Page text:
Even if I thought skill with weapons was only about the attack bonus, I would still feel that @dnd4vr's hope can't reasonably be addressed (i.e. that a wizard should never have a better attack bonus than a fighter). The ability modifier swing in D&D is 5 points (points-buy) or 9 points (4d6k3), so at first level the proficiency modifier difference would need to be more than that to guarantee wizards were always worse than fighters. And if they are that much worse than fighters, we run into the kinds of problem that bounded accuracy is designed to address.

Say we did impose a crushing disability with weapons on wizards - for the sake of argument, let's go with −10 at level one! (Or we give fighters +10, which will force up ACs so much as to amount to the same thing.) Why in any case would a wizard prefer their dagger over any one of their much better damage-dealing cantrips such as d10 at 120' with fire bolt that uses their best ability modifier for its attack bonus? We can whip up edge cases, like a fire immune creature and a wizard with only one damage-dealing cantrip and spell slots exhausted... I think I'd like fighter to shine in more than just such edge cases.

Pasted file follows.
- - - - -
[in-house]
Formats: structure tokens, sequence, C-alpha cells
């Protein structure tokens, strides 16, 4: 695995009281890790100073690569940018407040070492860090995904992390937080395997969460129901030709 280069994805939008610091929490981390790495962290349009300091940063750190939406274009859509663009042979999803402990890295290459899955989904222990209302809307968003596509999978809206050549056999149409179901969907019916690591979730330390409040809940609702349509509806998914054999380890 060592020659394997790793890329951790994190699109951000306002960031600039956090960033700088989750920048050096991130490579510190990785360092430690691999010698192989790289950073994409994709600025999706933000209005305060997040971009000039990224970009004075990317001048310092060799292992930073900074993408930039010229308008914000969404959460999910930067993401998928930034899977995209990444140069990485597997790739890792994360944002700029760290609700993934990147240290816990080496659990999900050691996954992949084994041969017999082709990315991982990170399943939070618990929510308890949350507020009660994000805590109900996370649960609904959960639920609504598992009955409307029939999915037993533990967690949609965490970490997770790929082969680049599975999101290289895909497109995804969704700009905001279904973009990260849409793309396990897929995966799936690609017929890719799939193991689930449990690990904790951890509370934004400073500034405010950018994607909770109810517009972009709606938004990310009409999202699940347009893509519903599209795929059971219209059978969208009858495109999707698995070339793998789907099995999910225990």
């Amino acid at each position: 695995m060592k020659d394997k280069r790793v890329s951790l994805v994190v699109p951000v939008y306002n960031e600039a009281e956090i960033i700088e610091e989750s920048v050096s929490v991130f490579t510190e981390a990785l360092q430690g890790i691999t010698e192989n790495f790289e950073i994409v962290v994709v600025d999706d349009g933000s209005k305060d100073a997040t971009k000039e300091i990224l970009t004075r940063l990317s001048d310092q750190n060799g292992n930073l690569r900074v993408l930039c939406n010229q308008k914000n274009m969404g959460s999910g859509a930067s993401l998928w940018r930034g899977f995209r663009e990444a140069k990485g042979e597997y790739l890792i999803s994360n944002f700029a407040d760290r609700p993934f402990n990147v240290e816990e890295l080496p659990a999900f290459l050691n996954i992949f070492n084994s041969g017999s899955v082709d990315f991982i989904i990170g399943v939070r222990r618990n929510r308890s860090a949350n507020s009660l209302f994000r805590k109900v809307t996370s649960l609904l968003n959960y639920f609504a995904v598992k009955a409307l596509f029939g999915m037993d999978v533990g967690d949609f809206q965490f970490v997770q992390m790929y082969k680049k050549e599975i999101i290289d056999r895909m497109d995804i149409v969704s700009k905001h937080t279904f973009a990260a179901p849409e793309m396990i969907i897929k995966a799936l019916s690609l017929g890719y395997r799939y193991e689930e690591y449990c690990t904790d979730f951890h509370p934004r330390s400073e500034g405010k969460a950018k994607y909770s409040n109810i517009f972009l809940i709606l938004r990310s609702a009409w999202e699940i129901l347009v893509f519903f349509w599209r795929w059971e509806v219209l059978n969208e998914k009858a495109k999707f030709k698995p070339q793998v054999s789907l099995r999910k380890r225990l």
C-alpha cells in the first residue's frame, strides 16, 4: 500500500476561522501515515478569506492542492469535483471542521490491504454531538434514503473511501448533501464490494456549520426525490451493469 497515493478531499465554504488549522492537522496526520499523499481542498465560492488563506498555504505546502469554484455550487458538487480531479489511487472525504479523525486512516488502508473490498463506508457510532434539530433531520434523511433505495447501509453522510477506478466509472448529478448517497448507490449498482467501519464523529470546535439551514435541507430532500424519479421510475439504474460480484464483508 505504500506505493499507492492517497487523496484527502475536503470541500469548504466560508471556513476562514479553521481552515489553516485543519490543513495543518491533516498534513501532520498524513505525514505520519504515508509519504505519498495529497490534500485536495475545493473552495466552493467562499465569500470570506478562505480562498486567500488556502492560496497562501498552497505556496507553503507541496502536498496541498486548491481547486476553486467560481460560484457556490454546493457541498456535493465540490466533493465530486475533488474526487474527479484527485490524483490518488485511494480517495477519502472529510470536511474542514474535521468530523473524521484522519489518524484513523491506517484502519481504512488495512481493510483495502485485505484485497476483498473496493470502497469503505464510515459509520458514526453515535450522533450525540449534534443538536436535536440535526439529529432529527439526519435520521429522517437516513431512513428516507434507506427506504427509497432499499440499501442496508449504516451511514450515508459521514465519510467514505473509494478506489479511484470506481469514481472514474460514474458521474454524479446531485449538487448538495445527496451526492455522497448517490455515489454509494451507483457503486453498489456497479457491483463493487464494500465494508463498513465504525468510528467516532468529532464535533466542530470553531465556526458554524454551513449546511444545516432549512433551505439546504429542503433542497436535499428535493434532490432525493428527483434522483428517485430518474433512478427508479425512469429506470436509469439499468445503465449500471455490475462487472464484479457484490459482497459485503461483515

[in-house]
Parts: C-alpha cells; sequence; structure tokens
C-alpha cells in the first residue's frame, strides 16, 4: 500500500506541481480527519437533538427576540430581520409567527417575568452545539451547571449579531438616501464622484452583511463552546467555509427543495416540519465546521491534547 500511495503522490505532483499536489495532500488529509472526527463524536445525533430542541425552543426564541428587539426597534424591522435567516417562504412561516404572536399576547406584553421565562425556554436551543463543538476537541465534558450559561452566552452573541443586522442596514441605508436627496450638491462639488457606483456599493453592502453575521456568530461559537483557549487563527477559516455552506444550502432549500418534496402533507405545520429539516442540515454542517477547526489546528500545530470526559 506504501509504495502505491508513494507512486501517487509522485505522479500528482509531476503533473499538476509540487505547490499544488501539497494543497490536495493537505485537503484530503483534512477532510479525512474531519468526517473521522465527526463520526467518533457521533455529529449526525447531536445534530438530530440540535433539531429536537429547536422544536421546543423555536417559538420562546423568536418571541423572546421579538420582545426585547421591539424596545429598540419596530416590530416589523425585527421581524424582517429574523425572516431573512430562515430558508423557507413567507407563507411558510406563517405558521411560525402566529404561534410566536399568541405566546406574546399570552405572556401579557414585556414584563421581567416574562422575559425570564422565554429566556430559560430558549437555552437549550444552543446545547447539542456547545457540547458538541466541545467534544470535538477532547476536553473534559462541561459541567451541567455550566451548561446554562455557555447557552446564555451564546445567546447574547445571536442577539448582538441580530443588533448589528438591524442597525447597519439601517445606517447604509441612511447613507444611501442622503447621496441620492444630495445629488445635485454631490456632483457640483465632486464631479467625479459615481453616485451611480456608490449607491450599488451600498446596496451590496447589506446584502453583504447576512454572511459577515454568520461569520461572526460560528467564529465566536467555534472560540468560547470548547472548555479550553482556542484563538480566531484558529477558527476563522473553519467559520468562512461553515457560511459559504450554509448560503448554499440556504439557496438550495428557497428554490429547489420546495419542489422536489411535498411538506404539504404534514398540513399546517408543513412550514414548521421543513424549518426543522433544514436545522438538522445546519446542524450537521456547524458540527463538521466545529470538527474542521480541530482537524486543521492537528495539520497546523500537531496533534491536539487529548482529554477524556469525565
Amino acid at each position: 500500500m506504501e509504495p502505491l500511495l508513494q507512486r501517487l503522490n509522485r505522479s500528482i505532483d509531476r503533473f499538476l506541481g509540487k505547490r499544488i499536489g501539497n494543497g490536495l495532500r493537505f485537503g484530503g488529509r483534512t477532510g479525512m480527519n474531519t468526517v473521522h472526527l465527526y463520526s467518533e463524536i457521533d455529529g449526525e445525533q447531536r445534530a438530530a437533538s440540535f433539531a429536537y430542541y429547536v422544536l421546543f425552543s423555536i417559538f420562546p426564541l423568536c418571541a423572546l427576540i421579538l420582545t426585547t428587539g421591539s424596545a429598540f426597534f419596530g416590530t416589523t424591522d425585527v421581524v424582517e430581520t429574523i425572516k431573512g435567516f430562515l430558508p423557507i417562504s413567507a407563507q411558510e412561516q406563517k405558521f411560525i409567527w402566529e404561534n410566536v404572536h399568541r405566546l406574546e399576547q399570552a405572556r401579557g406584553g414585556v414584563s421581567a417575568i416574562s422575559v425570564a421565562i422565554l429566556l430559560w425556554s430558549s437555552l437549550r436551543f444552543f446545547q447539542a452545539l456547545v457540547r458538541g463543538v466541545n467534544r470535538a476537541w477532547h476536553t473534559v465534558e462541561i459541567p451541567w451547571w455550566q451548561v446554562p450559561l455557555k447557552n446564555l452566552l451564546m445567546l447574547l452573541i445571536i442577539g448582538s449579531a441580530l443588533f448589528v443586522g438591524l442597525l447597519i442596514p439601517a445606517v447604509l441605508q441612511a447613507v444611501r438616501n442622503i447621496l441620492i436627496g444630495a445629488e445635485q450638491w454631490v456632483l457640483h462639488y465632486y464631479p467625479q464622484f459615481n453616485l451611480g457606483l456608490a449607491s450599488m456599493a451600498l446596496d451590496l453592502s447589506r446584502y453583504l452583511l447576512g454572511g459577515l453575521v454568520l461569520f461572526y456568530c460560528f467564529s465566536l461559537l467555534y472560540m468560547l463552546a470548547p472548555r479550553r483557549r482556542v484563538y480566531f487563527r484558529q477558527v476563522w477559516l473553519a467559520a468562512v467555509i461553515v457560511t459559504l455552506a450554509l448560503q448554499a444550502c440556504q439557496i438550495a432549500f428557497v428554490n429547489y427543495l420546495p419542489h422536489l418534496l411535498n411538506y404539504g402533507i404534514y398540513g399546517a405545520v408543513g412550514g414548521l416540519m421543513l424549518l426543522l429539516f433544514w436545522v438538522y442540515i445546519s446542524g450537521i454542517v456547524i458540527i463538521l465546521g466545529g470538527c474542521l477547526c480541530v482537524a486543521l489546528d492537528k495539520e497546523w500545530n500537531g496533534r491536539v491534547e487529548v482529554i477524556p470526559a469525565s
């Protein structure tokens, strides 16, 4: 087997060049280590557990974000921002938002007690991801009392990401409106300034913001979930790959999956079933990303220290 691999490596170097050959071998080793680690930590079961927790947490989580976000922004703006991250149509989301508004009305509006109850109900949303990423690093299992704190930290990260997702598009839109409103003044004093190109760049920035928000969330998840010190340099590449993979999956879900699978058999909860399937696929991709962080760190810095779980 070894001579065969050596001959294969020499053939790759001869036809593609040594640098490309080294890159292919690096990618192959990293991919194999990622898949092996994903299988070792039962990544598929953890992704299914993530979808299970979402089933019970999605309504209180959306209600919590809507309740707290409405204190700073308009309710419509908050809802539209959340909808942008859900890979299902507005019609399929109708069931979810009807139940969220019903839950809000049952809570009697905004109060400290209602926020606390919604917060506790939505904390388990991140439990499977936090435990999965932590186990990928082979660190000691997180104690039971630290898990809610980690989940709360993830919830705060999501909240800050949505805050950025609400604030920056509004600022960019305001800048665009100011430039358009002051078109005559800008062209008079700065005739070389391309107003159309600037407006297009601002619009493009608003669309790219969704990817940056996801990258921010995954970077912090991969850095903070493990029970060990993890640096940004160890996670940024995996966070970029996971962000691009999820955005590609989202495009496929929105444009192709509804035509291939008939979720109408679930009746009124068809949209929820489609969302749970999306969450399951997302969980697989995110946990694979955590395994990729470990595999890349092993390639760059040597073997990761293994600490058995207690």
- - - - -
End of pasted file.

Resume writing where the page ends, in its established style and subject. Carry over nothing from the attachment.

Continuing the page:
It is better to have a game system where skill with weapons is multi-dimensional... which is really what 5e offers.
 

Coroc

Adventurer
As someone who plays almost exclusively full casters, I agree wholeheartedly. Except that last sentence, there are definitely more punishing situations involving d4's than rolling them.
You mean stepping on one of them? On some hard underground? Being barfoot?

:p
 

Advertisement

Top